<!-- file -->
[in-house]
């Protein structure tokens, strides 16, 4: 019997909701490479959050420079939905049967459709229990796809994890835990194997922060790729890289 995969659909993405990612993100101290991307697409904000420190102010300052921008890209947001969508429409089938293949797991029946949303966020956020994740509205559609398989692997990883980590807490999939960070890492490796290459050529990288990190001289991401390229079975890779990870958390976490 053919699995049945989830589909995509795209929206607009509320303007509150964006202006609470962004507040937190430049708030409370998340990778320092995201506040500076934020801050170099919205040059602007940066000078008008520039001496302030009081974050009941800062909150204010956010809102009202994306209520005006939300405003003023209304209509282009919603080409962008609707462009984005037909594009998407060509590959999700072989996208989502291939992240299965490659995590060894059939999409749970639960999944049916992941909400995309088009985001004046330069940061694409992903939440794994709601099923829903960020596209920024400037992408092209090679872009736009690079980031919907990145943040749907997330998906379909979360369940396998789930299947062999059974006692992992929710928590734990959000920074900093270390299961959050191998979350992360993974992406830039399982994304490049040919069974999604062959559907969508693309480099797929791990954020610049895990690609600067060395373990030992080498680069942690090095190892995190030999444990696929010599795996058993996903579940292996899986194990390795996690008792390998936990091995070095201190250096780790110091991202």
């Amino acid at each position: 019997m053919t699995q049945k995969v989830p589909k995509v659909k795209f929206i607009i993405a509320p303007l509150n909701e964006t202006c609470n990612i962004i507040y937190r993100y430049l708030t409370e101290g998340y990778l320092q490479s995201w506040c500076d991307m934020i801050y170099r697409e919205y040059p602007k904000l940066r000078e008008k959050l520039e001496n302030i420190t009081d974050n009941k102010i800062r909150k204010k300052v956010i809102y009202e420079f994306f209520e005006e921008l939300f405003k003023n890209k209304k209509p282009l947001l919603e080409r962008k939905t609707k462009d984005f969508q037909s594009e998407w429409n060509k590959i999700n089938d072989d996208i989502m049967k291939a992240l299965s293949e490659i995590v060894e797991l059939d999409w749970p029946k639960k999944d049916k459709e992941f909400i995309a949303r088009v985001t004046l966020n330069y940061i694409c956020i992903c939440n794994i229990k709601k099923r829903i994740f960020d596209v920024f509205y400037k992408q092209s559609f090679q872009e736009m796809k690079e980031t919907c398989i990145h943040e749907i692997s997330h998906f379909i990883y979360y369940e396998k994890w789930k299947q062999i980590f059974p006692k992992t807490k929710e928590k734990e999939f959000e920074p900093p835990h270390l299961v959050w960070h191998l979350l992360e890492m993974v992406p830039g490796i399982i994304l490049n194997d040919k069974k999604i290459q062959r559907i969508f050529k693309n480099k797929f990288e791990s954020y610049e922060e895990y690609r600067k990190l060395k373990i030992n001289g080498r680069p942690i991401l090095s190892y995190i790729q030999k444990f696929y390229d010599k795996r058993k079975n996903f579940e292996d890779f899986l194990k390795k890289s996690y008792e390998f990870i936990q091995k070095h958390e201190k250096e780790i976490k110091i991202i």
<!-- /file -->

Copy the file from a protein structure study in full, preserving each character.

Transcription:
[in-house]
């Protein structure tokens, strides 16, 4: 019997909701490479959050420079939905049967459709229990796809994890835990194997922060790729890289 995969659909993405990612993100101290991307697409904000420190102010300052921008890209947001969508429409089938293949797991029946949303966020956020994740509205559609398989692997990883980590807490999939960070890492490796290459050529990288990190001289991401390229079975890779990870958390976490 053919699995049945989830589909995509795209929206607009509320303007509150964006202006609470962004507040937190430049708030409370998340990778320092995201506040500076934020801050170099919205040059602007940066000078008008520039001496302030009081974050009941800062909150204010956010809102009202994306209520005006939300405003003023209304209509282009919603080409962008609707462009984005037909594009998407060509590959999700072989996208989502291939992240299965490659995590060894059939999409749970639960999944049916992941909400995309088009985001004046330069940061694409992903939440794994709601099923829903960020596209920024400037992408092209090679872009736009690079980031919907990145943040749907997330998906379909979360369940396998789930299947062999059974006692992992929710928590734990959000920074900093270390299961959050191998979350992360993974992406830039399982994304490049040919069974999604062959559907969508693309480099797929791990954020610049895990690609600067060395373990030992080498680069942690090095190892995190030999444990696929010599795996058993996903579940292996899986194990390795996690008792390998936990091995070095201190250096780790110091991202």
């Amino acid at each position: 019997m053919t699995q049945k995969v989830p589909k995509v659909k795209f929206i607009i993405a509320p303007l509150n909701e964006t202006c609470n990612i962004i507040y937190r993100y430049l708030t409370e101290g998340y990778l320092q490479s995201w506040c500076d991307m934020i801050y170099r697409e919205y040059p602007k904000l940066r000078e008008k959050l520039e001496n302030i420190t009081d974050n009941k102010i800062r909150k204010k300052v956010i809102y009202e420079f994306f209520e005006e921008l939300f405003k003023n890209k209304k209509p282009l947001l919603e080409r962008k939905t609707k462009d984005f969508q037909s594009e998407w429409n060509k590959i999700n089938d072989d996208i989502m049967k291939a992240l299965s293949e490659i995590v060894e797991l059939d999409w749970p029946k639960k999944d049916k459709e992941f909400i995309a949303r088009v985001t004046l966020n330069y940061i694409c956020i992903c939440n794994i229990k709601k099923r829903i994740f960020d596209v920024f509205y400037k992408q092209s559609f090679q872009e736009m796809k690079e980031t919907c398989i990145h943040e749907i692997s997330h998906f379909i990883y979360y369940e396998k994890w789930k299947q062999i980590f059974p006692k992992t807490k929710e928590k734990e999939f959000e920074p900093p835990h270390l299961v959050w960070h191998l979350l992360e890492m993974v992406p830039g490796i399982i994304l490049n194997d040919k069974k999604i290459q062959r559907i969508f050529k693309n480099k797929f990288e791990s954020y610049e922060e895990y690609r600067k990190l060395k373990i030992n001289g080498r680069p942690i991401l090095s190892y995190i790729q030999k444990f696929y390229d010599k795996r058993k079975n996903f579940e292996d890779f899986l194990k390795k890289s996690y008792e390998f990870i936990q091995k070095h958390e201190k250096e780790i976490k110091i991202i």